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Keeping Miniature Horses Healthy by Managing Diet
By: Kentucky Equine Research staff
They’re tiny, cute, and appealing, and just looking at a Miniature Horse makes the average person want to cuddle it and feed it a treat. With obesity being one of the most common problems among Miniature Horses, this very natural response can lead to health challenges in a breed of extremely easy keepers.
Two conditions work together to undermine moderate body condition among Miniature Horses. First, most Miniature Horses do very little if any work, so they burn few calories beyond what is needed for maintenance. Second, as with many small breeds, a Miniature Horse’s metabolism is quite efficient at making the best use of everything it eats. Energy needs are lower than for some other breeds, and any calories that are not immediately needed are stored as fat.
Miniature Horse owners who have owned full-sized horses may be tempted to use similar principles in deciding how much to feed their pint-sized equines. They may get into additional trouble by overestimating the body weight of their charges and figuring feed amounts as a percentage of this figure. Actually, most Miniature Horses weigh no more than 200 to 250 pounds, with some weighing considerably less. Regularly weighing the Miniature Horse on a scale gives the most accurate information on weight loss and gain. Weight tapes are designed for larger animals and are not generally accurate when used on Miniature Horses. One formula for calculating a Miniature’s approximate weight in pounds is (9.36 x girth measurement in inches) + (5 x body length in inches) – 348.5. A seamstress tape is sufficient for taking these measurements.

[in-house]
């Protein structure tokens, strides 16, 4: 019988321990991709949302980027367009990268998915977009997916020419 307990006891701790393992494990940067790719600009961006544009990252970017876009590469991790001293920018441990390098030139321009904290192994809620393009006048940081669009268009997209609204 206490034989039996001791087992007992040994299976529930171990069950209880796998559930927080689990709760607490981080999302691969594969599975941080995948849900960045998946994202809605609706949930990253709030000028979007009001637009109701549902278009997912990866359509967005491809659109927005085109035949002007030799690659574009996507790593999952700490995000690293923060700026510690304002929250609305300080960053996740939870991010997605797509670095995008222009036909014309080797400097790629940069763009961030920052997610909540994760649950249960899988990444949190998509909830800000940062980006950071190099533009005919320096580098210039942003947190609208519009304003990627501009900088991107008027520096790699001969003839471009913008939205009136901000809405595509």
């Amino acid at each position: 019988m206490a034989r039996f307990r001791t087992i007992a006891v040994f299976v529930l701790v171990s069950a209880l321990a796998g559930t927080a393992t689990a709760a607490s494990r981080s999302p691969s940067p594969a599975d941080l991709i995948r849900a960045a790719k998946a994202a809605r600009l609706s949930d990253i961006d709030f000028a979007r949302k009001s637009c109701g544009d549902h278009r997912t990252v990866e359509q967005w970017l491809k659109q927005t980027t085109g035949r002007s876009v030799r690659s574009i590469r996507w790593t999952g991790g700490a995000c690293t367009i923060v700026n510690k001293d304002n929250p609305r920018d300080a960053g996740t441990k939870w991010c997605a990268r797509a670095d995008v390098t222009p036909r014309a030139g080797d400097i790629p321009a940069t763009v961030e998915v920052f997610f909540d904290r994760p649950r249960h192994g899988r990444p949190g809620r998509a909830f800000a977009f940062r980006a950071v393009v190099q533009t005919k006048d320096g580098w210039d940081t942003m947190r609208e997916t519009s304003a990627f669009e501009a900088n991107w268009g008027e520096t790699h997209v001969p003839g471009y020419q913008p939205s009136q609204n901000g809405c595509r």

Unless they are in moderate to heavy work, Miniature Horses don’t need to eat a lot of grain. If a horse is too heavy or is gaining weight, owners have the option of cutting out all grain and feeding a balancer pellet to supply vitamins and mineral without loading up on starch-rich feeds. Even without grain in the diet, full pasture turnout can be problematic for some Miniature Horses, especially if the forage is of very good quality. Muzzling or drylotting can allow them to get exercise and mingle with the herd while avoiding too much grass. Alfalfa hay is too energy-dense for most Miniature Horses; grass hay is a better choice, fed at the rate of about 1.5% of their body weight in hay daily.
The Joy of Miniature Horses – For Older Hoomans
HorseSport.com tells how miniature horses help keep equestrians involved in horse sports after their riding careers.
Read the entire article on HorseSport.com.